Published: 06:00, 13 January 2020
| Updated: 08:47, 13 January 2020
Letting offenders who've committed some of the most horrific crimes back into the community is a decision many will struggle to come to terms with.
Eyebrows were certainly raised when it was revealed murderer Joseph Bagley, who had been living in Maidstone, was arrested last year after three months on the run, was released despite officials knowing he had a history of absconding.
However, the work of the government's Parole Board - an independent body charged with deciding whether such releases are safe - is a complex one, says its chief executive.
Martin Jones, who lives in Maidstone, told KentOnline how the board - made up of more than 250 people including judges and psychologists - deals with some 25,000 cases a year, about a quarter of the prison population.
Around 300 pages of background about the offences they've committed and their behaviour in the time since are pored over, before the most serious cases are sent to a full hearing with two or three members of the board.
Evidence is heard from the probation officer, prisoner officer and of course the individual themselves, before deciding whether they can be released, whether they should stay in prison, or be moved to open conditions.
"Much like a jury, the panel takes a majority view and it's possible the panel can be split but in 99% of cases, a decision is unanimous," Mr Jones said.
"The view is most parole board members will see across their career hundreds of people who have committed serious offences.
"Where decisions are split, the trick will be quite a few hours of detailed debate before making a final decision.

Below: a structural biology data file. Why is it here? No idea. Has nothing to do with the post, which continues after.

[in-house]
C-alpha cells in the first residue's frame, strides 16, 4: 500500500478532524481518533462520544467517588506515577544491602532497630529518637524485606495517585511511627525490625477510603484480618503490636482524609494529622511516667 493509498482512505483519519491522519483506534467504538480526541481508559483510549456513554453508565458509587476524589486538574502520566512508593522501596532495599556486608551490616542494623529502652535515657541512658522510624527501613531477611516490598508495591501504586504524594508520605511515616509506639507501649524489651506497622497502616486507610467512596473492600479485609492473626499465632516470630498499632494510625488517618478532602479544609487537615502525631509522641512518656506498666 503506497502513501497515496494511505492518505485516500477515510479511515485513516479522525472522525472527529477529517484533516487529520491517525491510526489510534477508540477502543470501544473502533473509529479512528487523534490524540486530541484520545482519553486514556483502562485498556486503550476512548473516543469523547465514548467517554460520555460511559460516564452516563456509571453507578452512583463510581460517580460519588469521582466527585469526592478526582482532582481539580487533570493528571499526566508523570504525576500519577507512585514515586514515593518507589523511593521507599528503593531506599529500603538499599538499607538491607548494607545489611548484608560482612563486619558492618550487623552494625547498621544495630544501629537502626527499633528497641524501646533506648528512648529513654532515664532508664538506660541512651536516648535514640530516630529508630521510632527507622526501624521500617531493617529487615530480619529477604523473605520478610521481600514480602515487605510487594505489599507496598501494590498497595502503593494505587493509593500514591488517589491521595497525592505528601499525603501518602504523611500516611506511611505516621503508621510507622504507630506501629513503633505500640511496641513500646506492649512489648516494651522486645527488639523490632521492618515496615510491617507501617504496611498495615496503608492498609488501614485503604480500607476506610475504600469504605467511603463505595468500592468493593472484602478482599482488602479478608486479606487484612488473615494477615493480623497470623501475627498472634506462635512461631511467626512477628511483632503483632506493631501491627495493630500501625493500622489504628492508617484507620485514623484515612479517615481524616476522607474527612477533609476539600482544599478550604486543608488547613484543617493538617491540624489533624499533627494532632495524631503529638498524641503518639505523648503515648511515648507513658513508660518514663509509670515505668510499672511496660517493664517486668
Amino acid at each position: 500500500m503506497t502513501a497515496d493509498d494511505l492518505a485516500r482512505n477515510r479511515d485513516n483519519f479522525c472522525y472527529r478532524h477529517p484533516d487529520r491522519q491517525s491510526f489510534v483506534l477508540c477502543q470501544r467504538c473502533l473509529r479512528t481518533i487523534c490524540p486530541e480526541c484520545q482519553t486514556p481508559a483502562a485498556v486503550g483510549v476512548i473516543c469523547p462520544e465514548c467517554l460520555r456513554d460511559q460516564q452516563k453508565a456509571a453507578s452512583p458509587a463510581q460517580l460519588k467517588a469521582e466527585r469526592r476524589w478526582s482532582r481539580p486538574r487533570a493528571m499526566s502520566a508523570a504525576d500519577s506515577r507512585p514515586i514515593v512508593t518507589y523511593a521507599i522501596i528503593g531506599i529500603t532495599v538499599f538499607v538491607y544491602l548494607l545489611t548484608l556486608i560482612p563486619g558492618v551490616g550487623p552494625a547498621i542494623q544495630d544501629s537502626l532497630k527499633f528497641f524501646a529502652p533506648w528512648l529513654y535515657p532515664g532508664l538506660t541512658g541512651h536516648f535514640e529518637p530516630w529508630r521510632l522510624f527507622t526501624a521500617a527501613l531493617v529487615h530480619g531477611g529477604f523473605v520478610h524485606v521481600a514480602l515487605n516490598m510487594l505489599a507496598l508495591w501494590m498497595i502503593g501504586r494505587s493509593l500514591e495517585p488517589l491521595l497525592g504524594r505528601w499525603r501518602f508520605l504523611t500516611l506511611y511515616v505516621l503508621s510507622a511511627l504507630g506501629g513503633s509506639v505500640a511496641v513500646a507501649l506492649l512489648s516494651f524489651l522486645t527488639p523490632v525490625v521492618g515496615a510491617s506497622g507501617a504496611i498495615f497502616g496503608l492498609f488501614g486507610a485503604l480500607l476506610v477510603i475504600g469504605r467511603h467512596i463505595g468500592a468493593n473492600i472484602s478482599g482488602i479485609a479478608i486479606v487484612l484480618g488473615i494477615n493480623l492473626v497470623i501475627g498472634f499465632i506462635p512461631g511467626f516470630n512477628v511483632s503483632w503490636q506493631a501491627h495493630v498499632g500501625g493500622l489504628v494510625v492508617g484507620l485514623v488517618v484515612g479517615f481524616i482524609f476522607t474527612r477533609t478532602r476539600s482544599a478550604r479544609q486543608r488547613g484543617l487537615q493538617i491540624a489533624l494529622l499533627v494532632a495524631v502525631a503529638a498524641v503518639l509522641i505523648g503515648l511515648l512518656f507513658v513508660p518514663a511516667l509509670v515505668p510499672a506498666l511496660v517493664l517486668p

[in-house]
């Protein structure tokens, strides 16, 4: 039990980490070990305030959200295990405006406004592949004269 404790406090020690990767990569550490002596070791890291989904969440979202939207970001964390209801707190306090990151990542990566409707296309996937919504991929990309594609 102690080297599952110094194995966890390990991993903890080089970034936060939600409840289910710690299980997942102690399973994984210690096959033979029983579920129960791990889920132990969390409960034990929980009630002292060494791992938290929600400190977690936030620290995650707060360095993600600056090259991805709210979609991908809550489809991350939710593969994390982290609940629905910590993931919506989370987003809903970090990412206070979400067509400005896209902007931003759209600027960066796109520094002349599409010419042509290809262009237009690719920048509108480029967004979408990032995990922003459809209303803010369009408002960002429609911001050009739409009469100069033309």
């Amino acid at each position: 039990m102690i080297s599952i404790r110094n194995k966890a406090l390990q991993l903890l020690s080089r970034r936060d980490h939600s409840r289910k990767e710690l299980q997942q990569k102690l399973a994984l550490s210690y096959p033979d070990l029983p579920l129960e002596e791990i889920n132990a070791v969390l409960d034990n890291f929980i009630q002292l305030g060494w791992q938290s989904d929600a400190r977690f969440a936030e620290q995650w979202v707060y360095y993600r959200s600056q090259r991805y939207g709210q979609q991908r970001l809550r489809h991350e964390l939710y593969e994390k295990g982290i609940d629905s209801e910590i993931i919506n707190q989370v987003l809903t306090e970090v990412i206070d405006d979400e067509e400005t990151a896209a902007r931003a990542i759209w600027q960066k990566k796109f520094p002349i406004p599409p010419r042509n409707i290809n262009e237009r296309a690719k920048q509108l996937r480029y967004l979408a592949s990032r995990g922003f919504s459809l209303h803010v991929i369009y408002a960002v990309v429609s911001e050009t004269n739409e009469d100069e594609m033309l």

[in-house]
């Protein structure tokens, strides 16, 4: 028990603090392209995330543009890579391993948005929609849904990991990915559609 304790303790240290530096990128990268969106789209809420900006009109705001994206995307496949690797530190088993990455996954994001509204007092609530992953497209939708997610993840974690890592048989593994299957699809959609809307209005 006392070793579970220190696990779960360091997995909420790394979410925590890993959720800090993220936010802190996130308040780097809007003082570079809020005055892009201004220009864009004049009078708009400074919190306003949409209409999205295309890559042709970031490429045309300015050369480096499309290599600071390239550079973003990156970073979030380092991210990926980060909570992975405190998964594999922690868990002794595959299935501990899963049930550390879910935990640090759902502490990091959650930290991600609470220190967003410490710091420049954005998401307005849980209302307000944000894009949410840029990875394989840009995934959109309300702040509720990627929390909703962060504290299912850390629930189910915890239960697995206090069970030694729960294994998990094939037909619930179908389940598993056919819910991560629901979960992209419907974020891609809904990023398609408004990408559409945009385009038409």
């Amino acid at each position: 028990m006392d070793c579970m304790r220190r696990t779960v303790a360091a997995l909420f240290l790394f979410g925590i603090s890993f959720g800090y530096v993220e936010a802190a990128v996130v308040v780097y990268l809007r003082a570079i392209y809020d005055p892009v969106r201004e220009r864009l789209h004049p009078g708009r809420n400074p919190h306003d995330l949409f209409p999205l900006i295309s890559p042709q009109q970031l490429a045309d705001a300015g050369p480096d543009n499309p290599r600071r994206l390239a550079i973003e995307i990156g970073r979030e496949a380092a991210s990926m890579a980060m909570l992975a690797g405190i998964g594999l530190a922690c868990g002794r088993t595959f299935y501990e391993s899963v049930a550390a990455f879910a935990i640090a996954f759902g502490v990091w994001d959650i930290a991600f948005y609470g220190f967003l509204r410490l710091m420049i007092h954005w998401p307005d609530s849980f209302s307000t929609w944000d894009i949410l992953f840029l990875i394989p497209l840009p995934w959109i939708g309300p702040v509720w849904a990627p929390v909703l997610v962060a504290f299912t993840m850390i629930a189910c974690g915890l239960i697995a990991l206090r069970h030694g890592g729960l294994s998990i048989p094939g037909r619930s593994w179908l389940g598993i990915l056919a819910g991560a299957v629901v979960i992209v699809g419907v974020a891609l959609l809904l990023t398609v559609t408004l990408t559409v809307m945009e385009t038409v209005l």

"If we don't make a decision, the case would be reheard to the expense of the public purse, and can rumble on for six months."
The process from start to finish tends to take up to nine months and involves a number of stages, including in some cases lie detector tests - albeit not quite with the flashing lights seen in the movies, Mr Jones added.
Technology is playing an increasingly prevalent role, however, with satellite tracking introduced last year to help monitor movements post-release.
The chief executive said: "If you have a particularly vulnerable victim, one of the release conditions might be that they're tagged with an electronic device so they can be tracked.
"Say the victim is from Maidstone, you might say 'you're not allowed to go back to Maidstone without special circumstances', which might be their mother's funeral, for example.
"The second you enter a zone you're not supposed to be in, it will trigger an alert letting us know that the conditions have been breached.
"I expect the numbers will grow significantly over the next few years - it's only been available for a few months.
"Projections suggest we'll be looking at many thousands of people being tagged in the community, provided the level of risk merits that.
"The first three to six months are the riskiest, so the idea might be to tag them for that period. By that time the hope is they may have settled back into the community."
Overcrowding in prisons, and the problems that came with that, is much-discussed in the media, but Mr Jones insisted there was no pressure from ministers towards the board to help relieve those issues by releasing more prisoners.
In the case of Bagley, who received a life sentence in 1978 for killing a taxi driver, he failed to return to his home last May, a direct breach of his release conditions.
A three-month manhunt ensued before he was eventually found in Chartham, near Canterbury, just days after the Crimestoppers charity announced a £3,000 reward for information on his whereabouts.
Mr Jones said: "Generally speaking, there is one failure for every 1,000 cases, one person who does something wrong, as Joseph Bagley did in this case.
"They tend to go and hide for a period - very few are criminal masterminds who will fly off in a helicopter."
Last summer, the Government introduced a mechanism allowing people to challenge parole board decisions, whether that's the victim or the prisoner themselves - an idea Mr Jones said was way overdue and may help provide further scrutiny in future.
"A victim can now also request a summary of the board's findings, before that it was secret," he said.
"They might be told a decision but not the reason why and that seems bonkers to me."
More by this authorTom Pyman